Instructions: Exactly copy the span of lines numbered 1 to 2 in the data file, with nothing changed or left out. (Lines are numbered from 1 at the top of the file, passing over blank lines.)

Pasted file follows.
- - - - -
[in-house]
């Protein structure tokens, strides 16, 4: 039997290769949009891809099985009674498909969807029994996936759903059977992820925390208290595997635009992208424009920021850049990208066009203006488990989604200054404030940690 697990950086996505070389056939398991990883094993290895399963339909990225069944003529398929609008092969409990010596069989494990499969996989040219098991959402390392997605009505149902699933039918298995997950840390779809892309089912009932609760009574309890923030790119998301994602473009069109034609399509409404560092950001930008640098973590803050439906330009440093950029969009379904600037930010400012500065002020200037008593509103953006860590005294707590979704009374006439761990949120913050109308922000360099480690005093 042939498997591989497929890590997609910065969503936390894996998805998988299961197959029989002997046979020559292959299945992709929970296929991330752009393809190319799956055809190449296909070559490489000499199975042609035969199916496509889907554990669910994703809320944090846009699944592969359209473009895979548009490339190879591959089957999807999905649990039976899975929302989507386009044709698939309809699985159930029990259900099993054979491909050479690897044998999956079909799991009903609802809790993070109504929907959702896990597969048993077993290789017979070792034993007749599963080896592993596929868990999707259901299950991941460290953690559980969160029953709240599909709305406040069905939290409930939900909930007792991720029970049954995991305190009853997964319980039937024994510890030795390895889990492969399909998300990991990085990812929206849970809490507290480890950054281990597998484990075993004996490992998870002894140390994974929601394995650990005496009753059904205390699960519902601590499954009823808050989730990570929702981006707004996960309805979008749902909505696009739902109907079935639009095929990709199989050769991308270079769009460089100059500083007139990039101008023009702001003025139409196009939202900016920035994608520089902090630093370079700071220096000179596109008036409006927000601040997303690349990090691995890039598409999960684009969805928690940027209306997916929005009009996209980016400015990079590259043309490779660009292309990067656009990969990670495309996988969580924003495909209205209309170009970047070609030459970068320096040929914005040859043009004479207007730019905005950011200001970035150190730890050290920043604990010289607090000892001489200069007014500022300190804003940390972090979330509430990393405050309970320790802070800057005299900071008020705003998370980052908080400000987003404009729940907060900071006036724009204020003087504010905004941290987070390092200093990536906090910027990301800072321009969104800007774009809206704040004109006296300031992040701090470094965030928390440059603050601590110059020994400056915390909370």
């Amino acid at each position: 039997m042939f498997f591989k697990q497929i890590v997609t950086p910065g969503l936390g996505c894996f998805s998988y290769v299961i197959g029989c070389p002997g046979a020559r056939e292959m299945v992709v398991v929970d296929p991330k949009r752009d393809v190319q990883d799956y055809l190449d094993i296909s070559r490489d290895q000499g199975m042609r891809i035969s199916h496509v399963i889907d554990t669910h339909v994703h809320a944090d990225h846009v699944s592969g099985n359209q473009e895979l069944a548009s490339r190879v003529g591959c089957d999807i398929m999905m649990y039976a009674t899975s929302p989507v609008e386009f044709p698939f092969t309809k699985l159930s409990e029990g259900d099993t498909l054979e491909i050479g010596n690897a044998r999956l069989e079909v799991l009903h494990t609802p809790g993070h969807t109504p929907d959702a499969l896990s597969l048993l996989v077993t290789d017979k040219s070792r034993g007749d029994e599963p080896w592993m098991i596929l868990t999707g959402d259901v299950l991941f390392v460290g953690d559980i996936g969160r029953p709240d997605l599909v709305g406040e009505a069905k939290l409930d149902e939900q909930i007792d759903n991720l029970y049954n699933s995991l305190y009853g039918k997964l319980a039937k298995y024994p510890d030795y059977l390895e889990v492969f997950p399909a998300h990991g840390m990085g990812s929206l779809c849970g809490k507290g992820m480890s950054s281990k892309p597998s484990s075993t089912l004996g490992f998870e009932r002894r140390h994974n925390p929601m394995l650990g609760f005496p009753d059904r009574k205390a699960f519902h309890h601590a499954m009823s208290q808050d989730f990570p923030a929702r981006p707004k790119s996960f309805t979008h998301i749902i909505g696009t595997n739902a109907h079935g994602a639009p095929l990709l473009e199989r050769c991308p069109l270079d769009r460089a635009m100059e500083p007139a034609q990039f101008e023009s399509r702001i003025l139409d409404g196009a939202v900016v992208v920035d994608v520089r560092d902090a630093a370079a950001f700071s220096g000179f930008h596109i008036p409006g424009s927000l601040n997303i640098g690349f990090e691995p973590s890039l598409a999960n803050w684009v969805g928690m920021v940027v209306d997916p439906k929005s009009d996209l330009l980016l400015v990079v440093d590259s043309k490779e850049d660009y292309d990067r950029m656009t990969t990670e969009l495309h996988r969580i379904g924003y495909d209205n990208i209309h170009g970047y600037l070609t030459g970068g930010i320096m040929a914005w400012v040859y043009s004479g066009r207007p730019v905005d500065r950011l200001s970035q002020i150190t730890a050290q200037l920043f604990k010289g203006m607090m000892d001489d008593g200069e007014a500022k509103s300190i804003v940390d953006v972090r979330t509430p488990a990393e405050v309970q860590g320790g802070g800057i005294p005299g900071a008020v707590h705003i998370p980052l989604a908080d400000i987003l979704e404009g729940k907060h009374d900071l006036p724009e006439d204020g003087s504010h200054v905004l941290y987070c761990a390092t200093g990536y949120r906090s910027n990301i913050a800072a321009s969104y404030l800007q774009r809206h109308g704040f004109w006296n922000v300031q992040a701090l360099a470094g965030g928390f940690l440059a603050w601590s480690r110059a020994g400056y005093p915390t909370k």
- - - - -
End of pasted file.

[in-house]
């Protein structure tokens, strides 16, 4: 039997290769949009891809099985009674498909969807029994996936759903059977992820925390208290595997635009992208424009920021850049990208066009203006488990989604200054404030940690 697990950086996505070389056939398991990883094993290895399963339909990225069944003529398929609008092969409990010596069989494990499969996989040219098991959402390392997605009505149902699933039918298995997950840390779809892309089912009932609760009574309890923030790119998301994602473009069109034609399509409404560092950001930008640098973590803050439906330009440093950029969009379904600037930010400012500065002020200037008593509103953006860590005294707590979704009374006439761990949120913050109308922000360099480690005093 042939498997591989497929890590997609910065969503936390894996998805998988299961197959029989002997046979020559292959299945992709929970296929991330752009393809190319799956055809190449296909070559490489000499199975042609035969199916496509889907554990669910994703809320944090846009699944592969359209473009895979548009490339190879591959089957999807999905649990039976899975929302989507386009044709698939309809699985159930029990259900099993054979491909050479690897044998999956079909799991009903609802809790993070109504929907959702896990597969048993077993290789017979070792034993007749599963080896592993596929868990999707259901299950991941460290953690559980969160029953709240599909709305406040069905939290409930939900909930007792991720029970049954995991305190009853997964319980039937024994510890030795390895889990492969399909998300990991990085990812929206849970809490507290480890950054281990597998484990075993004996490992998870002894140390994974929601394995650990005496009753059904205390699960519902601590499954009823808050989730990570929702981006707004996960309805979008749902909505696009739902109907079935639009095929990709199989050769991308270079769009460089100059500083007139990039101008023009702001003025139409196009939202900016920035994608520089902090630093370079700071220096000179596109008036409006927000601040997303690349990090691995890039598409999960684009969805928690940027209306997916929005009009996209980016400015990079590259043309490779660009292309990067656009990969990670495309996988969580924003495909209205209309170009970047070609030459970068320096040929914005040859043009004479207007730019905005950011200001970035150190730890050290920043604990010289607090000892001489200069007014500022300190804003940390972090979330509430990393405050309970320790802070800057005299900071008020705003998370980052908080400000987003404009729940907060900071006036724009204020003087504010905004941290987070390092200093990536906090910027990301800072321009969104800007774009809206704040004109006296300031992040701090470094965030928390440059603050601590110059020994400056915390909370």